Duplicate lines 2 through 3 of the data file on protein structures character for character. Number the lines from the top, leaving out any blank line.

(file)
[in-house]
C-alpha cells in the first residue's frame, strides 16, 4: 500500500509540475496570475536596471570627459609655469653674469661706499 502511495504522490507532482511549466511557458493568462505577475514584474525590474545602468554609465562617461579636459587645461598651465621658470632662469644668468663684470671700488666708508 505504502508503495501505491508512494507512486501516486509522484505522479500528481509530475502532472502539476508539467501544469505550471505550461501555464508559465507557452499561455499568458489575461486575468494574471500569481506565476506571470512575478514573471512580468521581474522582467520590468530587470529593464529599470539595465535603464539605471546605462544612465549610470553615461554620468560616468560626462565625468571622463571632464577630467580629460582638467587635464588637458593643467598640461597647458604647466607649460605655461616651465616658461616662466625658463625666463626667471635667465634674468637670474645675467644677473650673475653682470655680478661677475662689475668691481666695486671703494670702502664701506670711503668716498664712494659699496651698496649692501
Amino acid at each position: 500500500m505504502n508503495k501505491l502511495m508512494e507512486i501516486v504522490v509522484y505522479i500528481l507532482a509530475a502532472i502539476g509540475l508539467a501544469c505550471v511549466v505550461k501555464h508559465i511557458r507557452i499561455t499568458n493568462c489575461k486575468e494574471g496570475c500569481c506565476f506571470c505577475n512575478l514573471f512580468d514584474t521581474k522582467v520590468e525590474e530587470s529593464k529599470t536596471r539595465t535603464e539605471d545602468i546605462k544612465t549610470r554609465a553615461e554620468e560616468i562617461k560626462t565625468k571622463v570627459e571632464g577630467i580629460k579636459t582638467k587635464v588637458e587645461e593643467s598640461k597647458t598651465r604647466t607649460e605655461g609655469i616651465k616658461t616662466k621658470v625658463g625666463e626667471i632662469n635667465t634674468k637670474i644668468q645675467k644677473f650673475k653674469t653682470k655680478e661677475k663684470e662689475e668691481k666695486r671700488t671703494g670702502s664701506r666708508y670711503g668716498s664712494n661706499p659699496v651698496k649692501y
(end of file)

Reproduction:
C-alpha cells in the first residue's frame, strides 16, 4: 500500500509540475496570475536596471570627459609655469653674469661706499 502511495504522490507532482511549466511557458493568462505577475514584474525590474545602468554609465562617461579636459587645461598651465621658470632662469644668468663684470671700488666708508 505504502508503495501505491508512494507512486501516486509522484505522479500528481509530475502532472502539476508539467501544469505550471505550461501555464508559465507557452499561455499568458489575461486575468494574471500569481506565476506571470512575478514573471512580468521581474522582467520590468530587470529593464529599470539595465535603464539605471546605462544612465549610470553615461554620468560616468560626462565625468571622463571632464577630467580629460582638467587635464588637458593643467598640461597647458604647466607649460605655461616651465616658461616662466625658463625666463626667471635667465634674468637670474645675467644677473650673475653682470655680478661677475662689475668691481666695486671703494670702502664701506670711503668716498664712494659699496651698496649692501
Amino acid at each position: 500500500m505504502n508503495k501505491l502511495m508512494e507512486i501516486v504522490v509522484y505522479i500528481l507532482a509530475a502532472i502539476g509540475l508539467a501544469c505550471v511549466v505550461k501555464h508559465i511557458r507557452i499561455t499568458n493568462c489575461k486575468e494574471g496570475c500569481c506565476f506571470c505577475n512575478l514573471f512580468d514584474t521581474k522582467v520590468e525590474e530587470s529593464k529599470t536596471r539595465t535603464e539605471d545602468i546605462k544612465t549610470r554609465a553615461e554620468e560616468i562617461k560626462t565625468k571622463v570627459e571632464g577630467i580629460k579636459t582638467k587635464v588637458e587645461e593643467s598640461k597647458t598651465r604647466t607649460e605655461g609655469i616651465k616658461t616662466k621658470v625658463g625666463e626667471i632662469n635667465t634674468k637670474i644668468q645675467k644677473f650673475k653674469t653682470k655680478e661677475k663684470e662689475e668691481k666695486r671700488t671703494g670702502s664701506r666708508y670711503g668716498s664712494n661706499p659699496v651698496k649692501y